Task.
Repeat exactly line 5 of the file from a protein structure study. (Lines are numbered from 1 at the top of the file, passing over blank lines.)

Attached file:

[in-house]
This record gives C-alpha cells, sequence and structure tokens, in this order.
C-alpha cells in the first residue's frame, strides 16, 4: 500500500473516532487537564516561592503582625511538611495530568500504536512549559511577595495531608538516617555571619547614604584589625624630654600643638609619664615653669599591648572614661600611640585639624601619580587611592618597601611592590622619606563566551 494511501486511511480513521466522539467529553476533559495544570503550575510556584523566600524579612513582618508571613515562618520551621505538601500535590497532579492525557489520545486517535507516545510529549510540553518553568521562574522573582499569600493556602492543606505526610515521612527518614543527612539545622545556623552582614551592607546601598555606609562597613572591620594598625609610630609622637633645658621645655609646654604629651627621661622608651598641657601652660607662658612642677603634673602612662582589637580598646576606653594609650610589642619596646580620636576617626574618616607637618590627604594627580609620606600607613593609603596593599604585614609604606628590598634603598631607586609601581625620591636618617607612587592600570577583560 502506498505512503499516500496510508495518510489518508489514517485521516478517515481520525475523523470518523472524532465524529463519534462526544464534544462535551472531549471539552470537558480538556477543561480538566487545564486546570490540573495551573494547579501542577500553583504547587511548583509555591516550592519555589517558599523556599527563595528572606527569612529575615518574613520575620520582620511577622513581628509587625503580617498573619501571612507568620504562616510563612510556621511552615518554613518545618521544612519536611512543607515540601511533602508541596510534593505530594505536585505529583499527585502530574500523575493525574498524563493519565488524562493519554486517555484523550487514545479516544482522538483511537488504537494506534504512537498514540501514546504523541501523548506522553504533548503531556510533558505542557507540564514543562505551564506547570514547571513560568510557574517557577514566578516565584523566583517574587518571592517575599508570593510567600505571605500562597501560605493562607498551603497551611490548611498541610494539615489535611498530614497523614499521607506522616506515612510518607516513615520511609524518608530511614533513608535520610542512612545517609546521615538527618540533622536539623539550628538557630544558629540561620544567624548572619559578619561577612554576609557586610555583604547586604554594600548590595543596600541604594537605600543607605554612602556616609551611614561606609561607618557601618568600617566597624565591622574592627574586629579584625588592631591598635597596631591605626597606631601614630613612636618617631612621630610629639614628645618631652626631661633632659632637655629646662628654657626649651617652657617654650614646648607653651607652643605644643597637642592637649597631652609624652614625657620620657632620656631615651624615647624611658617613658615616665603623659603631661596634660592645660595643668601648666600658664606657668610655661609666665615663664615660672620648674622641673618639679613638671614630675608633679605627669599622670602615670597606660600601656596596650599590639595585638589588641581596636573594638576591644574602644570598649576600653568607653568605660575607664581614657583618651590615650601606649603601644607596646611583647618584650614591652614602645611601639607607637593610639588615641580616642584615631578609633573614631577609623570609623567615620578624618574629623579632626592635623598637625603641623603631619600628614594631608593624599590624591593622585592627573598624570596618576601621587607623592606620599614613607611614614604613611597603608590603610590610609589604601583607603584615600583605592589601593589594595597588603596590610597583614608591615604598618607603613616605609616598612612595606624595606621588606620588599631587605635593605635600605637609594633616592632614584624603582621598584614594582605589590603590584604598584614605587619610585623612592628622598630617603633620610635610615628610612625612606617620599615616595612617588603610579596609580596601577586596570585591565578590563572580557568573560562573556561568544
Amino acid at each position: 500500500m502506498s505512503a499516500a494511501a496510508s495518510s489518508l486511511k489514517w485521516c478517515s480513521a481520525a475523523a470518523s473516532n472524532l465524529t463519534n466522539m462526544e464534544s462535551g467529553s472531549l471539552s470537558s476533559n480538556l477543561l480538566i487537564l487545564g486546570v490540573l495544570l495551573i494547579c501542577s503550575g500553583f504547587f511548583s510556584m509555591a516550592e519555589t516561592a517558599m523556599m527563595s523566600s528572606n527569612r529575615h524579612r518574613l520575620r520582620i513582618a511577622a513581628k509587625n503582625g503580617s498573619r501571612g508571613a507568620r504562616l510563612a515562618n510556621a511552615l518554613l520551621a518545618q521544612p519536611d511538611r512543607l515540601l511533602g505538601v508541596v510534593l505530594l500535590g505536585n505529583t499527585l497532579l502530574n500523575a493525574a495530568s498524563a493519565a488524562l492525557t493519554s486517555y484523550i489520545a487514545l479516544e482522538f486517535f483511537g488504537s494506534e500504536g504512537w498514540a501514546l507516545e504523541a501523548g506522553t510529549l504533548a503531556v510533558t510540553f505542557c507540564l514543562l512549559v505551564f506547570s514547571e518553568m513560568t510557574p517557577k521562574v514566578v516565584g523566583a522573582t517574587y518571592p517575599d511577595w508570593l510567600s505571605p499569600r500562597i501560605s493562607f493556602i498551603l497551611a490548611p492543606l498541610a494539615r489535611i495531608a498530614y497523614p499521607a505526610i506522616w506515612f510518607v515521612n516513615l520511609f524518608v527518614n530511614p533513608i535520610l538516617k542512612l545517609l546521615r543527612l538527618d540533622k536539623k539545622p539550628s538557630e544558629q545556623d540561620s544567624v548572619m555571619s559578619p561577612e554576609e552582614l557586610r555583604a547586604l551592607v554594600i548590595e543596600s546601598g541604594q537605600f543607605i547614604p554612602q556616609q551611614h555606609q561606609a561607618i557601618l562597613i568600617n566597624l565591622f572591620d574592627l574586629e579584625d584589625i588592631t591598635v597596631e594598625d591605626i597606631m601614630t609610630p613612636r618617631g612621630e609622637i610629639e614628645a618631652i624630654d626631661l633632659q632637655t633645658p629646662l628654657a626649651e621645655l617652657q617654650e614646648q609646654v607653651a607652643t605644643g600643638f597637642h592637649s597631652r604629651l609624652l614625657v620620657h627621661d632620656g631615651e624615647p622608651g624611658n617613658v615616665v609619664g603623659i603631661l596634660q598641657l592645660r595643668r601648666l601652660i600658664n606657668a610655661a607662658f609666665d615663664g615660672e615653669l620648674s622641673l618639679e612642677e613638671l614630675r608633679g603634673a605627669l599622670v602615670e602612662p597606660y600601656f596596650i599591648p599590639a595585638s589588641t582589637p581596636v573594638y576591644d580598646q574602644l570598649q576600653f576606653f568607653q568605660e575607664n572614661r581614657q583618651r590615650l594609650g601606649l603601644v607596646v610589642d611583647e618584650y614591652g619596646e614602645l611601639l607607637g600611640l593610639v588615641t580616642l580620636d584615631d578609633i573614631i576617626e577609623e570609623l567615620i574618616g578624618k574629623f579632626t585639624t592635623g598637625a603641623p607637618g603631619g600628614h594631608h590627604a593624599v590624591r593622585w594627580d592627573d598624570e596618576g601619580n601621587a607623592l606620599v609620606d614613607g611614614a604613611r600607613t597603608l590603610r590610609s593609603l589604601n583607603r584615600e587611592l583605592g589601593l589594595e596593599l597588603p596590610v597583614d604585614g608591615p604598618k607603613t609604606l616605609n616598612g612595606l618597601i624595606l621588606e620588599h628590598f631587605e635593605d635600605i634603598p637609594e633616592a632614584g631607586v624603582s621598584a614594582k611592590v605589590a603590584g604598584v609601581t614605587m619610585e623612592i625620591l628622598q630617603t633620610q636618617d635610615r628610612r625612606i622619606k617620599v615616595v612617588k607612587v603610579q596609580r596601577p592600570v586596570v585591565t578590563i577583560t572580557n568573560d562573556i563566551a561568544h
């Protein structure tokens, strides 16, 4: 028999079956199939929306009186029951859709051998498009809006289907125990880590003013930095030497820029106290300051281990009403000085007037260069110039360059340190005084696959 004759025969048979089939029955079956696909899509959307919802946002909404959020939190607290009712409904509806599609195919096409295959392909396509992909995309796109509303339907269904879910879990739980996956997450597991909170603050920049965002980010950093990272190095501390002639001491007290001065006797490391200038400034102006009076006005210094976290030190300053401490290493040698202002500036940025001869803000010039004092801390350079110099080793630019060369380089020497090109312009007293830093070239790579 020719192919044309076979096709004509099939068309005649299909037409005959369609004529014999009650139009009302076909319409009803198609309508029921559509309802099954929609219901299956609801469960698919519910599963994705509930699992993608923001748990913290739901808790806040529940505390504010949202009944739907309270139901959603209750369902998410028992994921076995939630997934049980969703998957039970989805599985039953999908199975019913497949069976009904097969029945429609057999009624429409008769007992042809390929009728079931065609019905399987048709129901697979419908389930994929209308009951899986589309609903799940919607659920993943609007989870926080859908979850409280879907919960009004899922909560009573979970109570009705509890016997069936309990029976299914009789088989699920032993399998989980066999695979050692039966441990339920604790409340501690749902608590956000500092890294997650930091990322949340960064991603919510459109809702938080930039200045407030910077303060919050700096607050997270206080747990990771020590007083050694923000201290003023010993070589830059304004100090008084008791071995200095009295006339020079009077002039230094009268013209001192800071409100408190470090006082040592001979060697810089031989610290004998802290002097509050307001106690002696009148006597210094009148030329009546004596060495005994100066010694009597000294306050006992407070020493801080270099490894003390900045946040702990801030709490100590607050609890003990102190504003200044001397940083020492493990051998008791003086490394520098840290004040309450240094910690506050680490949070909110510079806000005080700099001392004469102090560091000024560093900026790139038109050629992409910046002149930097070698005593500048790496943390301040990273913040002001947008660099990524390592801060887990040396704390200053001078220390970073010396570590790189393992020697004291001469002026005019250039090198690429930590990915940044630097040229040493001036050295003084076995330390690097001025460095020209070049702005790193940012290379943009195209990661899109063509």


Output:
């Protein structure tokens, strides 16, 4: 028999079956199939929306009186029951859709051998498009809006289907125990880590003013930095030497820029106290300051281990009403000085007037260069110039360059340190005084696959 004759025969048979089939029955079956696909899509959307919802946002909404959020939190607290009712409904509806599609195919096409295959392909396509992909995309796109509303339907269904879910879990739980996956997450597991909170603050920049965002980010950093990272190095501390002639001491007290001065006797490391200038400034102006009076006005210094976290030190300053401490290493040698202002500036940025001869803000010039004092801390350079110099080793630019060369380089020497090109312009007293830093070239790579 020719192919044309076979096709004509099939068309005649299909037409005959369609004529014999009650139009009302076909319409009803198609309508029921559509309802099954929609219901299956609801469960698919519910599963994705509930699992993608923001748990913290739901808790806040529940505390504010949202009944739907309270139901959603209750369902998410028992994921076995939630997934049980969703998957039970989805599985039953999908199975019913497949069976009904097969029945429609057999009624429409008769007992042809390929009728079931065609019905399987048709129901697979419908389930994929209308009951899986589309609903799940919607659920993943609007989870926080859908979850409280879907919960009004899922909560009573979970109570009705509890016997069936309990029976299914009789088989699920032993399998989980066999695979050692039966441990339920604790409340501690749902608590956000500092890294997650930091990322949340960064991603919510459109809702938080930039200045407030910077303060919050700096607050997270206080747990990771020590007083050694923000201290003023010993070589830059304004100090008084008791071995200095009295006339020079009077002039230094009268013209001192800071409100408190470090006082040592001979060697810089031989610290004998802290002097509050307001106690002696009148006597210094009148030329009546004596060495005994100066010694009597000294306050006992407070020493801080270099490894003390900045946040702990801030709490100590607050609890003990102190504003200044001397940083020492493990051998008791003086490394520098840290004040309450240094910690506050680490949070909110510079806000005080700099001392004469102090560091000024560093900026790139038109050629992409910046002149930097070698005593500048790496943390301040990273913040002001947008660099990524390592801060887990040396704390200053001078220390970073010396570590790189393992020697004291001469002026005019250039090198690429930590990915940044630097040229040493001036050295003084076995330390690097001025460095020209070049702005790193940012290379943009195209990661899109063509």